Over the period from 1995 to 2020, the fabricated metals industry, vital for advanced manufacturing, witnessed a 115% growth rate, trailing behind the global GDP increase of 174%. OECD countries, contributing 88.1% in 1995, saw a decline to 59.8% in 2020, with China seizing a substantial 25.6% share. The Quad and EU lost market share, while China, South Korea, and India gained. Belt & Road nations doubled their share to 17%, and Poland exhibited the highest industrial specialisation. The United States, with an LQ of 0.75, underperformed, and post-financial crisis, Poland and Turkey showed the fastest LQ growth.

Source: Hamilton Index

China emerged as a global leader in advanced manufacturing by 2020, surpassing the United States. Despite challenges in software development, China's comprehensive strategy, in addressing transportation gaps, underscores its commitment to industrial dominance. In contrast, the U.S. struggles, with advanced manufacturing constituting only 10.3% of its 2020 economy, below the global average. India, with growth potential, boasts a momentum score above the global average. China dominated the motor vehicles sector with 24.3% production in 2020, while the Quad lost market share.

Source: Hamilton Index

The global transportation equipment industry surged by 157% from 1995 to 2020, with the United States leading at 34.5%. China's share rose to 15.1%, driven by high-speed rail and shipping expansion. Belt & Road nations doubled their share, while the Quad lost market share. In the global electrical equipment industry, growing by 107%, China dominated with 36.1% in 2020. Belt & Road nations experienced significant growth, up 267%, while Japan suffered the most significant market share decline.

The global basic metals industry, encompassing copper, aluminium, and iron, grew by 175% from 1995 to 2020, aligning closely with the 174% global GDP growth. China dominated with 45.6% in 2020, a remarkable increase from 6.1% in 1995. The Quad and EU faced significant market share losses, while Belt & Road nations more than doubled their share. China held the highest LQ of 2.46 in 2020, outperforming others, with geopolitical implications of China and Belt & Road surpassing the EU-27, NAFTA, and the Commonwealth in basic metals industrial specialisation.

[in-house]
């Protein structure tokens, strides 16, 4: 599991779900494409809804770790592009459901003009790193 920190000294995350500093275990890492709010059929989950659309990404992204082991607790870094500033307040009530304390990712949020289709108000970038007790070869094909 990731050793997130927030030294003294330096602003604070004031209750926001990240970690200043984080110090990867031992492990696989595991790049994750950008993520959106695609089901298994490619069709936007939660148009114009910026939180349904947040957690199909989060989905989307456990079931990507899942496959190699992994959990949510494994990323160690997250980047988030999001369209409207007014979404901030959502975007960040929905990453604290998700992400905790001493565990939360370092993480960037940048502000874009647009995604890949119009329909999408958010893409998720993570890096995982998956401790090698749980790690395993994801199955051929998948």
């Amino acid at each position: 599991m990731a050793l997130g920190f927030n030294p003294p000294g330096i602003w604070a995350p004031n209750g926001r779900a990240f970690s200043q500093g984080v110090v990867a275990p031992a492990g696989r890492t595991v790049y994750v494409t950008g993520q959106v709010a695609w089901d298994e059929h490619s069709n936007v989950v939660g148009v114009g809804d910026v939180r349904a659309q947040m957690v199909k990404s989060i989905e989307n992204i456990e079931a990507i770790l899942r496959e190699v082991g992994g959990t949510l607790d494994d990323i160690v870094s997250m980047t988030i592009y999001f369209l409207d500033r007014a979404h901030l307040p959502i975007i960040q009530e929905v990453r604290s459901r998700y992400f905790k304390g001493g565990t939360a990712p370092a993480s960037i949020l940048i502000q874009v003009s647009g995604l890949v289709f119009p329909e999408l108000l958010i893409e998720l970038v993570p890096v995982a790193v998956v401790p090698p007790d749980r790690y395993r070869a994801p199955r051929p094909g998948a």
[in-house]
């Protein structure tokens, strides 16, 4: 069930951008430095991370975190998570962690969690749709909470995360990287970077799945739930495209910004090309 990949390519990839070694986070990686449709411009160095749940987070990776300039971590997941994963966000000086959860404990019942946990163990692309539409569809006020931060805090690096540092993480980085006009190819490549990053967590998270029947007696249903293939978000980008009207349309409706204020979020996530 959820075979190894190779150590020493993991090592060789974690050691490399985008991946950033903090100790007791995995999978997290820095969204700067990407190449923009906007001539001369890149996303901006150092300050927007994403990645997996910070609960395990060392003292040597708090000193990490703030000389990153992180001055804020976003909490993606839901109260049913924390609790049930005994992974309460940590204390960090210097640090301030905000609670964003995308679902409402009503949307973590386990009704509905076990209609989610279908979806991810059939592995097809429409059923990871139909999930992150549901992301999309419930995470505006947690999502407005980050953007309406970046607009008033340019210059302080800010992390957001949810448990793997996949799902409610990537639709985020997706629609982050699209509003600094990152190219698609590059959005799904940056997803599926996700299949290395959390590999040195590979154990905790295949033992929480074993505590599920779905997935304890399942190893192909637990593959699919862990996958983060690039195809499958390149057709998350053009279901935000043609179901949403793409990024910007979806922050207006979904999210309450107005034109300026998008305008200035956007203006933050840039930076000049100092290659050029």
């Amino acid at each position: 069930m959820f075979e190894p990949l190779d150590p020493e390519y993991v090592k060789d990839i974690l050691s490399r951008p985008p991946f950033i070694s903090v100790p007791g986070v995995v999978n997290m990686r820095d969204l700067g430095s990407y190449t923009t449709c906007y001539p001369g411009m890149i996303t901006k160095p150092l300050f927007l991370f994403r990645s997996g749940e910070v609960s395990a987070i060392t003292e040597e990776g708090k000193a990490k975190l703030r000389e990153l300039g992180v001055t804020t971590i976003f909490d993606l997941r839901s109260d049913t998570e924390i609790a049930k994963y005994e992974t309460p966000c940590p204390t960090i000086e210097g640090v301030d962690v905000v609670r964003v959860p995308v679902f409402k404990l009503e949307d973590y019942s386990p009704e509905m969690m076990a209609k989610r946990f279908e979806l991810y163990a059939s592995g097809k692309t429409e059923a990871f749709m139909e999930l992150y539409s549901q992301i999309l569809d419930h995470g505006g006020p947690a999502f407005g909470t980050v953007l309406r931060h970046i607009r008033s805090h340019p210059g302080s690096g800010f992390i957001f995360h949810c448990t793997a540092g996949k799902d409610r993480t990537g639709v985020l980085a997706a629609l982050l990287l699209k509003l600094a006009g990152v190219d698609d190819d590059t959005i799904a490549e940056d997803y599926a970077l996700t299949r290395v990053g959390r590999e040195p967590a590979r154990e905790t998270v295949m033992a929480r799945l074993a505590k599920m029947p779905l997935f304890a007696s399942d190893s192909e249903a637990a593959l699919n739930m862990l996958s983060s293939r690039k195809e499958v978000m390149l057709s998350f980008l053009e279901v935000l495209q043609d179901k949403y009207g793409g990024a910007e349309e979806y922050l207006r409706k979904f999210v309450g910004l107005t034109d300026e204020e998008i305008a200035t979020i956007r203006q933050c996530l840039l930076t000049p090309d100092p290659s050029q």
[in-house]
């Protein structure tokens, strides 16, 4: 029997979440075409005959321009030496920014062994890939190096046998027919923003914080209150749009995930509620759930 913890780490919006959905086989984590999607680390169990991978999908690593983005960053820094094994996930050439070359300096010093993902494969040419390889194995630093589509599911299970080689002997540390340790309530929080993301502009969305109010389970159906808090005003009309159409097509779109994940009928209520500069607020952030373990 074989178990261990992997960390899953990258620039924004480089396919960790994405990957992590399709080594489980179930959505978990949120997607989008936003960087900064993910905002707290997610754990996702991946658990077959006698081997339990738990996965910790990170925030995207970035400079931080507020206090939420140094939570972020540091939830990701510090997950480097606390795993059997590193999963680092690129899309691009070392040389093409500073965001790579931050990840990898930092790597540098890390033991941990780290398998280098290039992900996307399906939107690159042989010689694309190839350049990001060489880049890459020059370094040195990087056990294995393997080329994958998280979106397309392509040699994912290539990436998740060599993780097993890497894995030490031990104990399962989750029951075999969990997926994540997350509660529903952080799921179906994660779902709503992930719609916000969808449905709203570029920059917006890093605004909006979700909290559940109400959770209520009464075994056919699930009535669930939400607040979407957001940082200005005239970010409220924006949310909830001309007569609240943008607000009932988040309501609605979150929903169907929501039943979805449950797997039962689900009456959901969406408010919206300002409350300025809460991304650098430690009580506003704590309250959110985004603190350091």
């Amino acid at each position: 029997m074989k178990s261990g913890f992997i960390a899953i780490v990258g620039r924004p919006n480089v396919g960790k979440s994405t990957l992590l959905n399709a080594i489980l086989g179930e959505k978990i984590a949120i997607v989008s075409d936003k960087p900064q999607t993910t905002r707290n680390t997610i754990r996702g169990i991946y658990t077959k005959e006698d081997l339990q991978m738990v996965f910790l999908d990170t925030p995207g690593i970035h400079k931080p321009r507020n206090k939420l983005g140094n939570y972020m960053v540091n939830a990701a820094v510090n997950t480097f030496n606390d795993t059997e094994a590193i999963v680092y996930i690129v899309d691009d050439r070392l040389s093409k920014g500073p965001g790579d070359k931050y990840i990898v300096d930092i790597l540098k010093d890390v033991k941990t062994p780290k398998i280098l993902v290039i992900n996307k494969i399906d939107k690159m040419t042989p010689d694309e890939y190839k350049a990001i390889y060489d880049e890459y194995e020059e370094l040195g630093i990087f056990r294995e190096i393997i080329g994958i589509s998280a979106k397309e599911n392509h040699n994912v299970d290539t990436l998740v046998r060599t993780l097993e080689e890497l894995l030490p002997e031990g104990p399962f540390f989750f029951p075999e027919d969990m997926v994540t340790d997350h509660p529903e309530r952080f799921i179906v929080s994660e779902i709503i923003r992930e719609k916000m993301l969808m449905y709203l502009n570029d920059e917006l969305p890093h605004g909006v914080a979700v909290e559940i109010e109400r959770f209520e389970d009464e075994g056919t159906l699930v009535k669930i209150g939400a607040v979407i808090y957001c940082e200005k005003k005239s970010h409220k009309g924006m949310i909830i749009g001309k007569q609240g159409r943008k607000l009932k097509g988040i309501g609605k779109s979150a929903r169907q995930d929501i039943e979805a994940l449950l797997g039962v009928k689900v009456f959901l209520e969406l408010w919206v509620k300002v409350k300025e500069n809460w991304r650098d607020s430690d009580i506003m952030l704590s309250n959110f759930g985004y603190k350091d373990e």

The global electrical equipment sector, encompassing products like batteries, cables, and appliances, grew 107% from 1995 to 2020, trailing the 174% global GDP growth. China dominated in 2020 with 36.1%, a notable increase from 3.8% in 1995. Belt & Road nations saw substantial growth, up 267%, primarily driven by China. Japan witnessed the most significant market share decline, down 24 points.

Recent data underscores China's remarkable rise in the global quest for dominance in advanced industries, positioning it ahead of the United States and the rest of the world by 2020. Challenges persist in software development and IT services. Still, a multifaceted approach, including efforts to address deficiencies in other transportation, signifies China's commitment to maintaining and expanding its global industrial dominance.

The United States faces challenges in sustaining its competitive edge, with the Hamilton Index revealing that advanced industries constituted 10.3% of the U.S. economy in 2020, trailing behind the global average of 11.8%. Regulatory challenges and systemic attacks on large IT firms pose significant threats to the sector.

Written by Shivani